Metsing to learn fate
A lawyer representing Deputy Prime Minister (DPM) Mothetjoa Metsing on Monday urged the Court of Appeal to declare his client did not break any law when he refused to appear before the Directorate on Corruption and Economic Offences (DCEO) early this year.
King’s Counsel (KC) Motiea Teele was addressing the apex court in a case in which the deputy premier wants to block the DCEO’s investigations into his banking details.
The Constitutional Court on 25 February this year ruled against Mr Metsing in his bid to have the investigation declared illegal, prompting him to approach the Court of Appeal.
In addition to challenging the legitimacy of the probe, Mr Metsing says the investigation is motivated by “an ulterior” motive because at some stage, some of the charges were withdrawn.
The DPM also challenged the DCEO’s use of a “wrong section” of the Prevention of Corruption and Economic Offences Act of 1999 in its investigation and summon.
“The test here is whether the appellant (Mr Metsing) was a suspect or not at the time he was called by the respondents for an interview,” Advocate Teele told the court.
“We submit he was a suspect and as such, the relevant section to be used is section eight of the Prevention of Corruption and Economic Offences Act of 1999.
“This particular section allows a suspect to refuse to appear before the DCEO to answer questions that might incriminate him.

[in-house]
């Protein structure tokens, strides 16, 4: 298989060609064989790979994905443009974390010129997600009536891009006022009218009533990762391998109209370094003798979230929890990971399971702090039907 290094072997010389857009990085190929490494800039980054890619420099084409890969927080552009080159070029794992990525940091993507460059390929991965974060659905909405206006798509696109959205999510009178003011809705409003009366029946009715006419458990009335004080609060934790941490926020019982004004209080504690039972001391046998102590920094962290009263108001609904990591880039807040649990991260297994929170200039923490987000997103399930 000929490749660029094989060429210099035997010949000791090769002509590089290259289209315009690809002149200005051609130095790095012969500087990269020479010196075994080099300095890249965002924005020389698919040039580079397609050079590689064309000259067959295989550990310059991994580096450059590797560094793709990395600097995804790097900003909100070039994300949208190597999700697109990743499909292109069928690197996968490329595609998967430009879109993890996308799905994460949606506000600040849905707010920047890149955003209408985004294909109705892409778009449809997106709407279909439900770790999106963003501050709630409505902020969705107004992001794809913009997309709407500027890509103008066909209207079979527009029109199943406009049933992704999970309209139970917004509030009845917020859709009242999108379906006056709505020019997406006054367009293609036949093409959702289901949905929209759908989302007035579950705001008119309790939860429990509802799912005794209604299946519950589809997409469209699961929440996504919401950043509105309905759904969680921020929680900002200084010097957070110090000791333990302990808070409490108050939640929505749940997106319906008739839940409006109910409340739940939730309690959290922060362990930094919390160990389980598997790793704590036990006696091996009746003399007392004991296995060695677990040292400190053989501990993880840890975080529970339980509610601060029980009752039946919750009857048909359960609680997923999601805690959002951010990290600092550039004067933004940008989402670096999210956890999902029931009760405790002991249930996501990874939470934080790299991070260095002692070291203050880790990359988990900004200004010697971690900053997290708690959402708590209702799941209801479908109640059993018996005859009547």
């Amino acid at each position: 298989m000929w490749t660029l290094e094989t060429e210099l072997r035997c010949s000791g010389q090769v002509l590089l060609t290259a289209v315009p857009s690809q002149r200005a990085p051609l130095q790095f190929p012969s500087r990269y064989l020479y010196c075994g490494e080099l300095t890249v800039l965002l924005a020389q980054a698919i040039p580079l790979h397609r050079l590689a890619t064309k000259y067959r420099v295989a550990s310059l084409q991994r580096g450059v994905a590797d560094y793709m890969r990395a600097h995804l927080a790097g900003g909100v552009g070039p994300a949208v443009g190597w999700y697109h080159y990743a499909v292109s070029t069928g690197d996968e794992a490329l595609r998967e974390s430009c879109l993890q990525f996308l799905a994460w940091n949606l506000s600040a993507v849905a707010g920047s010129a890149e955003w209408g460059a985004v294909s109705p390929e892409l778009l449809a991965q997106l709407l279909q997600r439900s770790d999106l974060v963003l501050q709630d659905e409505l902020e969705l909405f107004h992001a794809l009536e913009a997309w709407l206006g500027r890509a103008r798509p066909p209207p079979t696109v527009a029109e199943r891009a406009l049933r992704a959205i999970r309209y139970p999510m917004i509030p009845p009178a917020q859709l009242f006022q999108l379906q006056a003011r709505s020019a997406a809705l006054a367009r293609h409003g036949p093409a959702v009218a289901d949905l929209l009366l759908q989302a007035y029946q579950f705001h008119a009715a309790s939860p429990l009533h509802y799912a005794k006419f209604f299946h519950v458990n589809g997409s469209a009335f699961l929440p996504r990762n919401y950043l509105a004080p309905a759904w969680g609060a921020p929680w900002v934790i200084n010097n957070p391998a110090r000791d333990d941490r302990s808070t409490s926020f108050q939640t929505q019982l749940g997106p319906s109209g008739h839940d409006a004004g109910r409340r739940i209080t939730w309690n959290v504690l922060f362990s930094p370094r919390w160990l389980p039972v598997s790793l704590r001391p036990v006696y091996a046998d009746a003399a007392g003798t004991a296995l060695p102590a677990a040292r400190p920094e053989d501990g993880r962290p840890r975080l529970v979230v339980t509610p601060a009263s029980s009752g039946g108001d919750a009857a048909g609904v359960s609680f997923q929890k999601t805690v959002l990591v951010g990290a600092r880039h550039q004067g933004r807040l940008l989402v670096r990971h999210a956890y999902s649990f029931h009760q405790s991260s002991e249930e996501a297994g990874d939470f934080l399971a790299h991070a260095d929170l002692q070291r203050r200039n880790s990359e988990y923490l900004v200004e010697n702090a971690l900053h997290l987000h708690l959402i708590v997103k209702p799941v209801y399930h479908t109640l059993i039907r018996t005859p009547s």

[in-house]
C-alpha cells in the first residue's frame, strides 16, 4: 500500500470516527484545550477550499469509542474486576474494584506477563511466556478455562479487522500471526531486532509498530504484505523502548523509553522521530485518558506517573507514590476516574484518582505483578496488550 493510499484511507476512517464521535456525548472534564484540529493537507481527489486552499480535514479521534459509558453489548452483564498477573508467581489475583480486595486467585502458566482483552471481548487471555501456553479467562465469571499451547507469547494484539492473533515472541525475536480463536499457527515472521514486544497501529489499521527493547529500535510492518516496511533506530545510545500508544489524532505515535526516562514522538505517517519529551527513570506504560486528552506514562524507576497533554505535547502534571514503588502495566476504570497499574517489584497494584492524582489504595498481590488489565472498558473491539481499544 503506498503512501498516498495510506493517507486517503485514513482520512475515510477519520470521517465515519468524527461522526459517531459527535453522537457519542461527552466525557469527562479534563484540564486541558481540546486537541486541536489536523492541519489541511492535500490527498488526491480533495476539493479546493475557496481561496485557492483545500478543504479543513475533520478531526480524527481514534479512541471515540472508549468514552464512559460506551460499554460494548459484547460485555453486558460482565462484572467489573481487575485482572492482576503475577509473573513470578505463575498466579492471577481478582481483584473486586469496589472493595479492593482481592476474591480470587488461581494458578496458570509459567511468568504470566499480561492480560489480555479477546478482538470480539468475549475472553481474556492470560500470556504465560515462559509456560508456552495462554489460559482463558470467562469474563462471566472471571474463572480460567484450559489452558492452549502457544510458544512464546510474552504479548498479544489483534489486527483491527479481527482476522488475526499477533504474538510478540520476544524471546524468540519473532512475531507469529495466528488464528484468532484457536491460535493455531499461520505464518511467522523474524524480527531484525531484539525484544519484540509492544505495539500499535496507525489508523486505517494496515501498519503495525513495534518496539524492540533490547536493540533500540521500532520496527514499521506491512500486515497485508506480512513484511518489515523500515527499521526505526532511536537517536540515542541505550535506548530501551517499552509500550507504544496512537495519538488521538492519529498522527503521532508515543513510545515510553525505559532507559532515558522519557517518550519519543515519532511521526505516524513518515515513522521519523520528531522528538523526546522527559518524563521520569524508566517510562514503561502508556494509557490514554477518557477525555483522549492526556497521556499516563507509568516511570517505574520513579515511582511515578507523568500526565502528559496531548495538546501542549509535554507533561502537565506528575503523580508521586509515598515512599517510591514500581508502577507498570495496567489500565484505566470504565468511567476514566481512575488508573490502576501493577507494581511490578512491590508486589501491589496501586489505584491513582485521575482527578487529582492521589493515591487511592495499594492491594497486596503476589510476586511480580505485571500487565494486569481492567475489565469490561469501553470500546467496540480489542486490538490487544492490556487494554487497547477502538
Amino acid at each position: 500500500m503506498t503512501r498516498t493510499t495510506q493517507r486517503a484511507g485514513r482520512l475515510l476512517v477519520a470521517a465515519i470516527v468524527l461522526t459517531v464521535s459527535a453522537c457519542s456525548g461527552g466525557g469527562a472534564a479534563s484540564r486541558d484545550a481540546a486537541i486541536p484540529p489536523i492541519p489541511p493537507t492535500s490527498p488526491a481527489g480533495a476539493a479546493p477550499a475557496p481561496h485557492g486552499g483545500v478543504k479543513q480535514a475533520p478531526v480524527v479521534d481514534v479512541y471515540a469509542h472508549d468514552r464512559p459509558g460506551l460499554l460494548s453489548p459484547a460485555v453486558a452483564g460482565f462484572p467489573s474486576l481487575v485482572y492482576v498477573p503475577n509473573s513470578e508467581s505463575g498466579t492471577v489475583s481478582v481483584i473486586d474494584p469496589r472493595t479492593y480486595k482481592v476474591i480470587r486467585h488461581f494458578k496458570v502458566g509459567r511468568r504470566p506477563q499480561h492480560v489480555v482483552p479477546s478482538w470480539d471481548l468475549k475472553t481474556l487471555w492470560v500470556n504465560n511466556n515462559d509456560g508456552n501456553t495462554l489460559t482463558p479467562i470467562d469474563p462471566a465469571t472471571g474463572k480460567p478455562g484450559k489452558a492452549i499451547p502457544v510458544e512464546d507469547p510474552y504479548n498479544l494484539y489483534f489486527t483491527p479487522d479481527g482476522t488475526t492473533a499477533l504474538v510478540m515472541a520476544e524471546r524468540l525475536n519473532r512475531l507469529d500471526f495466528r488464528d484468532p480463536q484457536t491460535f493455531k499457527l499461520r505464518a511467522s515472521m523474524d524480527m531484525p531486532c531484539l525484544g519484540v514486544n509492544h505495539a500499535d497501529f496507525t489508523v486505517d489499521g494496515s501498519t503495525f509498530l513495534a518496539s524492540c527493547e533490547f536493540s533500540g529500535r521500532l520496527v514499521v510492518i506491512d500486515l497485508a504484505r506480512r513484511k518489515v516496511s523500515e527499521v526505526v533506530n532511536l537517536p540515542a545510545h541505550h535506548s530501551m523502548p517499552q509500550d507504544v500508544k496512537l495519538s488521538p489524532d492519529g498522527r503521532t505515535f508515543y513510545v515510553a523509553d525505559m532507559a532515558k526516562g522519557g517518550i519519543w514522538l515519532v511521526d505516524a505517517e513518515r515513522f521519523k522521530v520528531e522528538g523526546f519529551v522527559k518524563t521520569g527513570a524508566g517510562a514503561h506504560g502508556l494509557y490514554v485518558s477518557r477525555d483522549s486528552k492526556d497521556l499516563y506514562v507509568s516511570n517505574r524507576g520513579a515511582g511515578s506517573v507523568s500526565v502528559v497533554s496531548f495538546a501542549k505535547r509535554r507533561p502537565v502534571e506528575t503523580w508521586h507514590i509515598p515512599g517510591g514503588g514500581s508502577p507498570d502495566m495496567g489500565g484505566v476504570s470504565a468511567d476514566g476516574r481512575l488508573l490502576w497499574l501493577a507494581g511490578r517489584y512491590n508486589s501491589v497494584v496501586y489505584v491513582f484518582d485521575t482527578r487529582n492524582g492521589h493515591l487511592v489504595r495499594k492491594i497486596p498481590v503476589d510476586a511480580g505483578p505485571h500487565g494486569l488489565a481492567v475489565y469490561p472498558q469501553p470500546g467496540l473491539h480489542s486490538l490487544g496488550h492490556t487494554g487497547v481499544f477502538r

“The respondents did not say if he was a suspect or not, so the appellant could not just go and incriminate himself.
“The appellants only used section seven of the Act knowing that under that section, a person has no other alternative but to go and answer their questions.”
But under section eight of the same Act, Advocate Teele said someone suspected of an offence can refuse to appear before the directorate “if he has a reasonable excuse”.
“Although the respondents (DCEO Director-General and the DCEO) don’t want to admit that they treated the appellant as a suspect, it is clear from their papers that they regarded him as such.
“This is evident from their papers where they said they were investigating a case in which it was alleged he received bribes from a company called Big Bravo and that he committed corruption by using the powers of his office to ensure that a tender for the construction of Leqele and Matala roads was awarded to Big Bravo.
“The key words here are bribery and corruption.
“Clearly, from their papers, the appellant was treated as a suspect.
“They only wanted to use section seven so that he would be bound to go and incriminate himself,” he said.
However, the DCEO’s lawyer, Advocate Roland Suhr told the court it was “untenable” for the organisation to ask for Mr Metsing’s permission to investigate him.
But after being pressed by the judges, Advocate Suhr conceded Mr Metsing was a suspect.
The court is expected to deliver judgment on 6 November 2015.
The case was before acting judges Frederik Daniel Jacobus Brand, Moses Hungwe Chinhengo, Phillip Musonda, Yvonne Mokgoro and Robert Nugent.